Are the Rich Bigger Pricks Than the Rest of Us?

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A study that suggests the rich are bigger pricks than the poor got a lot of attention yesterday, and I agree with Tyler Cowen that we should all take it with a bigger grain of salt than we have. I wasn’t wildly impressed with the quality of the results, though some are interesting and suggestive. But what’s up with this?

Let’s view these results in light of the literature as a whole (I haven’t seen any journalistic source do this). Very often in studies the highest trust, lowest corruption societies in the world are the relatively wealthy Nordic countries, not poor countries. There is plenty of evidence that it is low and falling incomes — not wealth — which helped to explain voter support for fascism. Consumers are eager to buy products from companies such as Apple, and they regard the wealth of the shareholders, and the high profit margins, as a sign they will get a high quality product, not a reason to fear a rip-off.

Wait a second. We all love Apple products because Apple charges wildly high prices for them? Where did that come from? Wal-Mart and McDonald’s are pretty big companies too, and obviously nobody buys from them because of their high margins and wealthy shareholders. We buy from all three companies because they sell highly standardized products/services and have a reputation for being customer-centric.

That said, I agree with Tyler’s advice to read this study carefully. High-status people can afford to take more risks (like breaking traffic laws); they engage in negotiations more routinely and therefore come to consider them mostly amoral exercises; and they’re accustomed to not being questioned — either because they’re surrounded by people who work for them or because they’re surrounded by people who want to sell them stuff. All of this is likely to make them more imperious, more demanding, and more likely to believe they won’t get caught if they cheat (and more likely to get off if they are caught). What’s more, the rich are certainly far more likely to get their way than the poor. All of this is common sense, and it makes us more likely to believe a study that confirms our intuitions about the rich. But the study relied an awful lot on simulations (i.e., games) and on asking people to “imagine” they were upper class. Neither of those necessarily maps well to what real people would do in real situations. Be careful with this one.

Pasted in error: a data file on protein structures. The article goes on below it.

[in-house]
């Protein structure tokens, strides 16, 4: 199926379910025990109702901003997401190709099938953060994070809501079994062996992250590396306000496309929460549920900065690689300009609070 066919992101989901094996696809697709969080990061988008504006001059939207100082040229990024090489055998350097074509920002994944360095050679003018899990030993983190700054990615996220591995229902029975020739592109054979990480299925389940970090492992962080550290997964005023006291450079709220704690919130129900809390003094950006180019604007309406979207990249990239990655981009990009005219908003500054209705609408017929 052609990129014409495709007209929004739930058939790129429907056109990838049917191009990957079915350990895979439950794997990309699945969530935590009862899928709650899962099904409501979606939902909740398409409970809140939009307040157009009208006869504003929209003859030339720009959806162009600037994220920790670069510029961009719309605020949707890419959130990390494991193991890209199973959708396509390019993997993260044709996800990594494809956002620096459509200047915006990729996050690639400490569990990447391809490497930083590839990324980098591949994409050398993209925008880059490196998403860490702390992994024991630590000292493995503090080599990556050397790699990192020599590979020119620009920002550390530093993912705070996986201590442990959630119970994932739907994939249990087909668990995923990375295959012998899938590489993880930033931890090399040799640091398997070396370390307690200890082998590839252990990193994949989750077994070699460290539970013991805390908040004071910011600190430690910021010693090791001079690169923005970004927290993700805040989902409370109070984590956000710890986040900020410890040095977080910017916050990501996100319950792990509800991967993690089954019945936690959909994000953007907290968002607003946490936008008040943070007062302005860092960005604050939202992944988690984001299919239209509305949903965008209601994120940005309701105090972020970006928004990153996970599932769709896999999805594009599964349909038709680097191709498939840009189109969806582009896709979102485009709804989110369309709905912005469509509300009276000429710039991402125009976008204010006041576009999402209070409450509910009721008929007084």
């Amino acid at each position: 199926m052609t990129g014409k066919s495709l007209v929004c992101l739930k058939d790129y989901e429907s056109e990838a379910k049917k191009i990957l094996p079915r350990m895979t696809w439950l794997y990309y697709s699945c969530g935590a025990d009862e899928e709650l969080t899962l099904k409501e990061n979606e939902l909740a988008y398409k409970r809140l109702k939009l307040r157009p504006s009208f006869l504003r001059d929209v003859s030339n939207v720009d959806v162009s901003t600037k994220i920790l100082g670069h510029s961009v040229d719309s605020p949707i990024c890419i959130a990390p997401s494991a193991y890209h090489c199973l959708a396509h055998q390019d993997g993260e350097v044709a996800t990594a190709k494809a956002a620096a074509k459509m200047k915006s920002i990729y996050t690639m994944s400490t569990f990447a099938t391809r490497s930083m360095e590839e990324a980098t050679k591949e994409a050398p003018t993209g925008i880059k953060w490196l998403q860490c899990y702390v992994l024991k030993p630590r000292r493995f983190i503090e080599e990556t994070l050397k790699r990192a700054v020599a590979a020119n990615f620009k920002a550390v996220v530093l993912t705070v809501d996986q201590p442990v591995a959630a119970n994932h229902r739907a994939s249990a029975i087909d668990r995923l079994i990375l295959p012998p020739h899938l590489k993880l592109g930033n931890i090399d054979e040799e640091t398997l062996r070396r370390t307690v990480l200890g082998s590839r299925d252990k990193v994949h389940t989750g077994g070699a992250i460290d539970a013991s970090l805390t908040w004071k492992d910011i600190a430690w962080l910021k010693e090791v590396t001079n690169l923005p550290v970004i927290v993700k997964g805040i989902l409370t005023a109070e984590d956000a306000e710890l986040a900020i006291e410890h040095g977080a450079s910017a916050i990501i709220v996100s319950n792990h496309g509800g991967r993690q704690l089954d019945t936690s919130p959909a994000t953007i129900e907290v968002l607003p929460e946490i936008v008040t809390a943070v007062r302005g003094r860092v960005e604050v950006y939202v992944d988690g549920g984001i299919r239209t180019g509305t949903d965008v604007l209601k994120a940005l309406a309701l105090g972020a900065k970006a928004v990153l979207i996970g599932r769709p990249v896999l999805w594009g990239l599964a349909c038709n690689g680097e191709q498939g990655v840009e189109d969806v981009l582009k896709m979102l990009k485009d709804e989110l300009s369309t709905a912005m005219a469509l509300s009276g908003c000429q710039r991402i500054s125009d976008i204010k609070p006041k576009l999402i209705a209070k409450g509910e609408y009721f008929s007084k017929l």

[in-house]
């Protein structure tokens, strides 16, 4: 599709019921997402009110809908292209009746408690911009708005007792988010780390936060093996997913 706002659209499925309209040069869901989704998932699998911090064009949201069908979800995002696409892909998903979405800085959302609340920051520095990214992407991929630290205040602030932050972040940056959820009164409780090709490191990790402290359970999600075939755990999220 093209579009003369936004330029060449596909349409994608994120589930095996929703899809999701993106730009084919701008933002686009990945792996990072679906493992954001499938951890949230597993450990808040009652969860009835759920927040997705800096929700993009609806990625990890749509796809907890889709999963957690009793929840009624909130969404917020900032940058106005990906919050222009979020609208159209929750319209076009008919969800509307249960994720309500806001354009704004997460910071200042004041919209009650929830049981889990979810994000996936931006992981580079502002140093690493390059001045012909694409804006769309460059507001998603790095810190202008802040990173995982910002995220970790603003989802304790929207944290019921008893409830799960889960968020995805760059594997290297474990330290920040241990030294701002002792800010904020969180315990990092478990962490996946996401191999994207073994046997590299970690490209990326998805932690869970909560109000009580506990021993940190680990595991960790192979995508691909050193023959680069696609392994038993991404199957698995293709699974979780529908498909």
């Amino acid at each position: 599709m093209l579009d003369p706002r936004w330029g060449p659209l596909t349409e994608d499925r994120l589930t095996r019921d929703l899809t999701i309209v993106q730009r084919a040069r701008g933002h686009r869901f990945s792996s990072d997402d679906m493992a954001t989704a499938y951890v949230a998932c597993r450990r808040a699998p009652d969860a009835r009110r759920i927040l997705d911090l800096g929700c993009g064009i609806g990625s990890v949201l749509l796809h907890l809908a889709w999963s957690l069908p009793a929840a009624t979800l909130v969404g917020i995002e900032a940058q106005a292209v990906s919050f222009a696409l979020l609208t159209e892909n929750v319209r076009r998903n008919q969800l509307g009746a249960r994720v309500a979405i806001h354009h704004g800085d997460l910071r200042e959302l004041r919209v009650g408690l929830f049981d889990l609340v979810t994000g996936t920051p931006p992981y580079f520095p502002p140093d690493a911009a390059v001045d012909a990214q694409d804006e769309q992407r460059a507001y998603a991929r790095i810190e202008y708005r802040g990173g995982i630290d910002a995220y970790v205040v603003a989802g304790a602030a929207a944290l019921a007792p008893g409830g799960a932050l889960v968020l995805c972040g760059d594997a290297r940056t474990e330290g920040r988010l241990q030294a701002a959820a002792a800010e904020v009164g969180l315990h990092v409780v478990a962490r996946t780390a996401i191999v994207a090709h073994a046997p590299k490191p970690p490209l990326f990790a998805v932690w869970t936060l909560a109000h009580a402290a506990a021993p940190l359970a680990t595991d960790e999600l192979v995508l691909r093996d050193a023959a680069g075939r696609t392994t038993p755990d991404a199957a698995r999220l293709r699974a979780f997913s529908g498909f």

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SIX TRUTHS

Reclaiming power from those who abuse it often starts with telling the truth. And in "This Is How Authoritarians Get Defeated," MoJo's Monika Bauerlein unpacks six truths to remember during the homestretch of an election where democracy, truth, and decency are on the line.

Truth #1: The chaos is the point.

Truth #2: Team Reality is bigger than it seems.

Truth #3: Facebook owns this.

Truth #4: When we go to work, we're in the fight.

Truth #5: It's about minority rule.

Truth #6: The only thing that can save us is…us.

Please take a moment to see how all these truths add up, because what happens in the weeks and months ahead will reverberate for at least a generation and we better be prepared.

And if you think journalism like Mother Jones'—that calls it like it is, that will never acquiesce to power, that looks where others don't—can help guide us through this historic, high-stakes moment, and you're able to right now, please help us reach our $350,000 goal by October 31 with a donation today. It's all hands on deck for democracy.

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